=D no offence to theatre lovers, and I may come across quite villainous here but, the Tonys, and pretty much every film award show that isn't called the Oscars, just don't mean anything to anyone what so ever except the people at the ceremony, I mean, most people cant even remember the winners of the Tonys, the most memorable thing I can remember (you will love this Louis) is that Raul Julia was nominated 4 times, and he lost every time, yet the Tonys decided to award Denzel Washington, and James Corden wtf wow.... I always see theatre nowadays as being an escape, when your film career is washing away like Hugh Jackman/Tom Hanks/Denzel Washington.

Luke Higham said...

Louis: I forgot about this, but since there's never been a major film adaptation of King Lear, I would like to ask on who you would've wanted to play the title role now, as well as anyone who's now deceased. also your choice of director.

Matt Mustin said...

RatedRStar: Okay, first of all, I never once mentioned the Tonys, I simply said he was respected as a theatre actor, which he is. Second, we follow and enjoy the Oscars, but they don't really mean anything either. Third, Hugh Jackman STARTED his career in theatre. So I really don't understand why you felt the need to leave that comment at all.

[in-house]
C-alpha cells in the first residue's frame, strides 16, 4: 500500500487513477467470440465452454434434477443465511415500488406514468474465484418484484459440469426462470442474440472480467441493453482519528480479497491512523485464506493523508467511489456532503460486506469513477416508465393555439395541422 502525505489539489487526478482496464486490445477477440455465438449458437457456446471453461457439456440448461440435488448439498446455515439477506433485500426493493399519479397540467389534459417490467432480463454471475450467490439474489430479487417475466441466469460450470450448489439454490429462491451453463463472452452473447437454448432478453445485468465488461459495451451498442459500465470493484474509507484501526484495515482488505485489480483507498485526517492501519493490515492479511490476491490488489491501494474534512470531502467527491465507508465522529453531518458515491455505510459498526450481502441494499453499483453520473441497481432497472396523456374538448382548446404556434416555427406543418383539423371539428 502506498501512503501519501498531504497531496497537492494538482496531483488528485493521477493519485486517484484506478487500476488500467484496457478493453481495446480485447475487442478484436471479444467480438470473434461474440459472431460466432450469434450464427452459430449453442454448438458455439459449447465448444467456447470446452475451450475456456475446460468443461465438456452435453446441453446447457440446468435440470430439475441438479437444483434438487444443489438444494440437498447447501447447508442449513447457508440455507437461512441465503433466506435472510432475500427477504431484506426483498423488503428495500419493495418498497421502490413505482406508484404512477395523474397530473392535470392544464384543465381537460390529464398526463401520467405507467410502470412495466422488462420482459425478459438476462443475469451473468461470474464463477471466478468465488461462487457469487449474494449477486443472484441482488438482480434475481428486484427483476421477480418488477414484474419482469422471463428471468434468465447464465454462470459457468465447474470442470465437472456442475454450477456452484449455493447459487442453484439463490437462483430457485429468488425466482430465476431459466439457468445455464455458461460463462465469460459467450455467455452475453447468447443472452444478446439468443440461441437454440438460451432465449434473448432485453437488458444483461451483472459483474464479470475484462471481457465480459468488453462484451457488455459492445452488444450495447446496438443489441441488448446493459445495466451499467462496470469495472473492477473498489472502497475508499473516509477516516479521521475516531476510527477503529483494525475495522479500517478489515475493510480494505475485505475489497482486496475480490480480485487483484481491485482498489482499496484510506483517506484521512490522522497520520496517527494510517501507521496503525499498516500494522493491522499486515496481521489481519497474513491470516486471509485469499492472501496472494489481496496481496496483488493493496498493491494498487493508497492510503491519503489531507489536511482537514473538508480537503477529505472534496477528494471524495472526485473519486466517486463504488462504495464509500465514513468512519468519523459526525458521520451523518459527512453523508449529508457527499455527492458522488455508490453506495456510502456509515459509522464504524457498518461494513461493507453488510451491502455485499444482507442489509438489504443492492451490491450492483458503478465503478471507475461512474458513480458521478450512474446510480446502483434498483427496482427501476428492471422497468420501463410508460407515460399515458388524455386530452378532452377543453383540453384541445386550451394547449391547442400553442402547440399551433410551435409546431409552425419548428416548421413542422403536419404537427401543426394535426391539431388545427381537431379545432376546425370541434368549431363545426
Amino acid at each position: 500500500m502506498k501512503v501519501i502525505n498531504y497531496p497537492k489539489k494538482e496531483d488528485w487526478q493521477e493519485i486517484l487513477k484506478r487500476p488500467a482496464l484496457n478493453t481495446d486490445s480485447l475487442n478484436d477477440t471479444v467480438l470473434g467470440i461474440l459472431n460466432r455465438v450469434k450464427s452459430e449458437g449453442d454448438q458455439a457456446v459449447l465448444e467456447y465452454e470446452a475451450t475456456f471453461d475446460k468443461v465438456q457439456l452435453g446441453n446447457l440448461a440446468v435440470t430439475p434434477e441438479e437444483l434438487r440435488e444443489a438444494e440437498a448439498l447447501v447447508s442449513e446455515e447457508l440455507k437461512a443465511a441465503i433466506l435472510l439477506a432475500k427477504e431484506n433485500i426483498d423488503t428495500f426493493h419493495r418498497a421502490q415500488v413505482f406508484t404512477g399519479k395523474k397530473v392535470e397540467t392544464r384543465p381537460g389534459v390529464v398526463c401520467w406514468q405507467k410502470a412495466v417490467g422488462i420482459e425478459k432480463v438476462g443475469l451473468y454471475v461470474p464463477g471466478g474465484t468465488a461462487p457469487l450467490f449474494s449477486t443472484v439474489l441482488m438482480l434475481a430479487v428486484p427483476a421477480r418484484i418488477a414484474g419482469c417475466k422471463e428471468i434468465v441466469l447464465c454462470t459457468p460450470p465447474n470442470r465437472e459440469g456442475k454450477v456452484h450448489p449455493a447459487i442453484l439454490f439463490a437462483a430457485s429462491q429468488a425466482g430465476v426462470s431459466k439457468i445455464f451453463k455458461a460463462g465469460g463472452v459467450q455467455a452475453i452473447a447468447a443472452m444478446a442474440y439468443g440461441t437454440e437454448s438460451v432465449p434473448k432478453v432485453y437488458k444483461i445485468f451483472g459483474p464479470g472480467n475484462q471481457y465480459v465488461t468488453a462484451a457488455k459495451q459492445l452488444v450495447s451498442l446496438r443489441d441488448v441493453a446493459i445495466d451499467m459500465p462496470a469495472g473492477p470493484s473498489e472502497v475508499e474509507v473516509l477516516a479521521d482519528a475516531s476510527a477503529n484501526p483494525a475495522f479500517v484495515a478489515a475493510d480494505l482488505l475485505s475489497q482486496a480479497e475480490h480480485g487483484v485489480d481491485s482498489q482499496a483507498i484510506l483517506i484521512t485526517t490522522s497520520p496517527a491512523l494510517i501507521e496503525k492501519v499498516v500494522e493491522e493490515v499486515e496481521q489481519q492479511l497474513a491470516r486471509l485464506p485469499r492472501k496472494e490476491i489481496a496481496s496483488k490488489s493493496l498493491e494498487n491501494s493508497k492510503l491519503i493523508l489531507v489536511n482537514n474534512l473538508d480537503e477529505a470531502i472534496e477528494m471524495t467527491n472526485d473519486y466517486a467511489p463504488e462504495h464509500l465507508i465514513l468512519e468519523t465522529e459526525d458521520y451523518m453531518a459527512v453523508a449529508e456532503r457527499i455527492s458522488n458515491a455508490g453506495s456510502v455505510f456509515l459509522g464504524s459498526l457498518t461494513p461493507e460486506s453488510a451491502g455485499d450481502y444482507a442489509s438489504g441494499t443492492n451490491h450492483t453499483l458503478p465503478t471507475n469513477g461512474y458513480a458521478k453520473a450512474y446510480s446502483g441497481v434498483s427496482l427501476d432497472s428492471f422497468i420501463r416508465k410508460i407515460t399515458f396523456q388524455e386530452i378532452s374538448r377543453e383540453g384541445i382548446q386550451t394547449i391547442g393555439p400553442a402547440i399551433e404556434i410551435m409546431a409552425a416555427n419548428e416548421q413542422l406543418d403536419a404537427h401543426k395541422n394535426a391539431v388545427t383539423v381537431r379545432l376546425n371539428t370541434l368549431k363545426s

JamDenTel said...

RatedRStar: I'm an active man of the theater and give the Tonys virtually no credence whatsoever. If anything, the lack of a truly authoritative theater award is one of the modern American theater's greatest hurdles.

Louis Morgan said...

Luke: In regards to Branagh's Henry V the score is once again wonderful and Branagh once again brings a real epic quality in his directorial flair. He also differentiates his version well from Olivier's version by taking a grittier approach. Also Jacobi again is highlight in that film as well.

I would place Jacobi third out of my favorites.

As for King Lear for some reason I think I might like film version starring Tatsuya Nakadai and directed by Akira Kurosawa, call it hunch.

Anyway in contemporary terms I'd like to what Branagh would do with it, since at least in terms of critical consensus, I have not seen his other adaptation myself, his forte seems to be the grander plays, and I say put a carefully directed Jeremy Irons in the lead.

Michael Patison said...

Have you seen the 1980s TV Olivier King Lear adaptation? I haven't but I feel like it'd be right up your alley. I have no idea who directed. Not do I know whether it was made for TV or is simply a filmed play.

Anonymous said...

I enjoyed this adaptation of Hamlet and I thought Jacobi was great as well! I really liked Branagh, but to me, he is no Laurence Olivier. I'm not sure whether you answered this in your previous review, but what do you think of Winslet? Do you prefer her to Jean Simmons?